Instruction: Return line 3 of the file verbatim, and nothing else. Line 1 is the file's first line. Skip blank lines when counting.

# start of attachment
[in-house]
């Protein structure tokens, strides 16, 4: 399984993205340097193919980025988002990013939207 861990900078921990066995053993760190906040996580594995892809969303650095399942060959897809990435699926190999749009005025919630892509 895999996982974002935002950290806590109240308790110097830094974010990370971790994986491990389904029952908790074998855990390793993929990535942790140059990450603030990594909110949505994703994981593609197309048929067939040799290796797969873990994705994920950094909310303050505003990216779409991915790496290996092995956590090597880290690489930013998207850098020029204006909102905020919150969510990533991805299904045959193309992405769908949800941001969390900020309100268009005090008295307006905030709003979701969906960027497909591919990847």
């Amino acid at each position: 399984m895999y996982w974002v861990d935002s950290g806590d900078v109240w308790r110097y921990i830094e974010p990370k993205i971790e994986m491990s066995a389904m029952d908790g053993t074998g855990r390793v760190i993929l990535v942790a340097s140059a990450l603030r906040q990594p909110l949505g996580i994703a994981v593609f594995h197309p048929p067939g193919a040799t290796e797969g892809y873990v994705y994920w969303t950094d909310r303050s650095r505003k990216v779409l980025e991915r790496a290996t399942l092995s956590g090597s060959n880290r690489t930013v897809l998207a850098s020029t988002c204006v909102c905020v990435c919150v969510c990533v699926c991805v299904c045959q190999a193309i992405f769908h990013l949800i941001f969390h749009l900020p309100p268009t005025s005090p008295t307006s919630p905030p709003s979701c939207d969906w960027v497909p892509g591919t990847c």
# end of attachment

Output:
């Amino acid at each position: 399984m895999y996982w974002v861990d935002s950290g806590d900078v109240w308790r110097y921990i830094e974010p990370k993205i971790e994986m491990s066995a389904m029952d908790g053993t074998g855990r390793v760190i993929l990535v942790a340097s140059a990450l603030r906040q990594p909110l949505g996580i994703a994981v593609f594995h197309p048929p067939g193919a040799t290796e797969g892809y873990v994705y994920w969303t950094d909310r303050s650095r505003k990216v779409l980025e991915r790496a290996t399942l092995s956590g090597s060959n880290r690489t930013v897809l998207a850098s020029t988002c204006v909102c905020v990435c919150v969510c990533v699926c991805v299904c045959q190999a193309i992405f769908h990013l949800i941001f969390h749009l900020p309100p268009t005025s005090p008295t307006s919630p905030p709003s979701c939207d969906w960027v497909p892509g591919t990847c």